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The Missing Link in Lean: The Management System core idea behind lean is to maximize customer value while minimizing waste. Simply, lean means creating more value for customers with fewer resources. A lean organization understands customer value and focuses its key processes to continuously increase it. The ultimate goal is to provide perfect value to the customer through a perfect value creation process that has zero waste. To accomplish this, lean thinking changes the focus of management from optimizing separate technologies, assets, and vertical departments to optimizing the flow of products and services through entire value streams that flow horizontally across technologies, assets, and departments to customers; however, most prescriptions to lean production are missing a critical ingredient: a lean management system to sustain it.

Lean management practices are like many other aspects of lean: easy to grasp, but difficult to execute consistently. To create a lean management system, you should focus on targets you see such as leaders’ behaviors, specific expectations, tools, and routine practices. An organization may implement a lean project and install new layouts to establish flow, begin pull signaling, and develop ways to pace production, but this may only get you a 20 percent improvement. To identify sustainable implementations of lean you must focus on the remaining 80 percent. This remaining portion of required time and effort is made up of tasks that are less obvious and much more demanding.

A lean management system focuses on processes and consists of the discipline, daily practices, and tools you need to establish and maintain a persistent, intensive focus on process. It is the process focus that sustains and extends lean implementations. It is also important to remember that in lean systems results do matter; however, the approach to achieving them differs sharply from conventional management methods. The premise is this: Start by designing a process to produce specific results.

In my proceeding blogs, I will discuss different methodologies to establish a lean management system.

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What is Six Sigma?

At its core, Six Sigma seeks to improve the quality of process outputs, identifies and removes the causes of defects, and minimizes the variability in manufacturing and business processes.  Six Sigma was originally developed by Motorola in 1985, but has evolved and has been utilized in different sectors of industry.  In a nutshell, six sigma can be used at three different levels: the management system, as a methodology, and as a metric.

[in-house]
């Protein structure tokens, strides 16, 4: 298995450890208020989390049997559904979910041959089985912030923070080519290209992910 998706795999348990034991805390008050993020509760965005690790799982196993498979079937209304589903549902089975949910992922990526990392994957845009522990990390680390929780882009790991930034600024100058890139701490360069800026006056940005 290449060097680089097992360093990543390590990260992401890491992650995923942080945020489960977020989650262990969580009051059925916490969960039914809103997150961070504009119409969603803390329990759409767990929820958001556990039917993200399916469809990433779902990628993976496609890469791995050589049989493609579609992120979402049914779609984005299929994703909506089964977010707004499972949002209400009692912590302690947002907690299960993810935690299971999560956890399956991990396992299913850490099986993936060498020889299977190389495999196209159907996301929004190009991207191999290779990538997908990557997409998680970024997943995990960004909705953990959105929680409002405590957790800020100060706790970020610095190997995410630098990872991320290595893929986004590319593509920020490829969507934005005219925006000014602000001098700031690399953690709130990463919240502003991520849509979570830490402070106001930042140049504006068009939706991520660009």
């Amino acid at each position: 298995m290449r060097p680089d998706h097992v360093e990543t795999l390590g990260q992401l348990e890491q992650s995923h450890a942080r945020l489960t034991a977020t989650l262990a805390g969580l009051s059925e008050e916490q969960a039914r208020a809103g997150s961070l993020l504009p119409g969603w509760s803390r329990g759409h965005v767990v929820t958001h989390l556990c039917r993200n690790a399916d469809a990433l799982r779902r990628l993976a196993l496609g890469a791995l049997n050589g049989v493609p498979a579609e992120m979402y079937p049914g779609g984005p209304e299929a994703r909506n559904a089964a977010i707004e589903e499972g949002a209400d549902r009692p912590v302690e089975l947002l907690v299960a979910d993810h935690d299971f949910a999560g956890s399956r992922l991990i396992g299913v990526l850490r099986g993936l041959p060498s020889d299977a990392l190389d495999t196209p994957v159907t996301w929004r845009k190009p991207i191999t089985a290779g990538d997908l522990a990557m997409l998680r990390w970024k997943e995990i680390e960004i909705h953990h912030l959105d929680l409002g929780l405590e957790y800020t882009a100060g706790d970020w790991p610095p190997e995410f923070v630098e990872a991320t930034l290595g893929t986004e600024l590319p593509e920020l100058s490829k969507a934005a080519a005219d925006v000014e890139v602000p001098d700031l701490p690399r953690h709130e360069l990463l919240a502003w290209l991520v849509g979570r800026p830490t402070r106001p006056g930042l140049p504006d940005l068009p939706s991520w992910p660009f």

The Management System:

Breakthrough Six Sigma performance can only occur when Six Sigma is aligned with an organization’s overall business strategy.  The more closely an individual project is tied to organizational goals, the better its chances for producing far-reaching and lasting results.

The Methodology:

DMAIC is the five-step approach that makes up the Six Sigma tool kit, and its sole objective is to drive costly variation from manufacturing and business processes.  The five steps in DMAIC are   Define, Measure, Analyze, Improve, and Control.   As the backbone of the Six Sigma methodology, DMAIC delivers sustained defect-free performance and highly competitive quality costs over the long run.

As a Metric:

The third level, 6-sigma as a metric, is the source of the name 6- sigma. 6-sigma refers to 3.4 defects per one million opportunities (DPMO). 6-sigma started as a defect reduction effort (as in zero defects) in manufacturing and was then applied to other processes for the same purpose–quality improvement. A 6-sigma project will use management, methods and metrics at the same time.

There are few if any processes that cannot be improved. 6-sigma is one approach which has been shown to work, but which is not without its critics. A Fortune article stated that, “of 58 large companies that have announced 6-sigma programs, 91 percent have trailed the S&P 500 since.” The reason for this is perhaps that 6-sigma is effective at what it is intended to do, but that it is “narrowly designed to fix an existing process” and does not help in “coming up with new products or disruptive technologies.”

The Six Sigma System drives clarity around the business strategy and the metrics that most reflect success with that strategy. It provides the framework to prioritize resources for projects that will improve the metrics, and it leverages leaders who will manage the efforts for rapid, sustainable, and improved business results.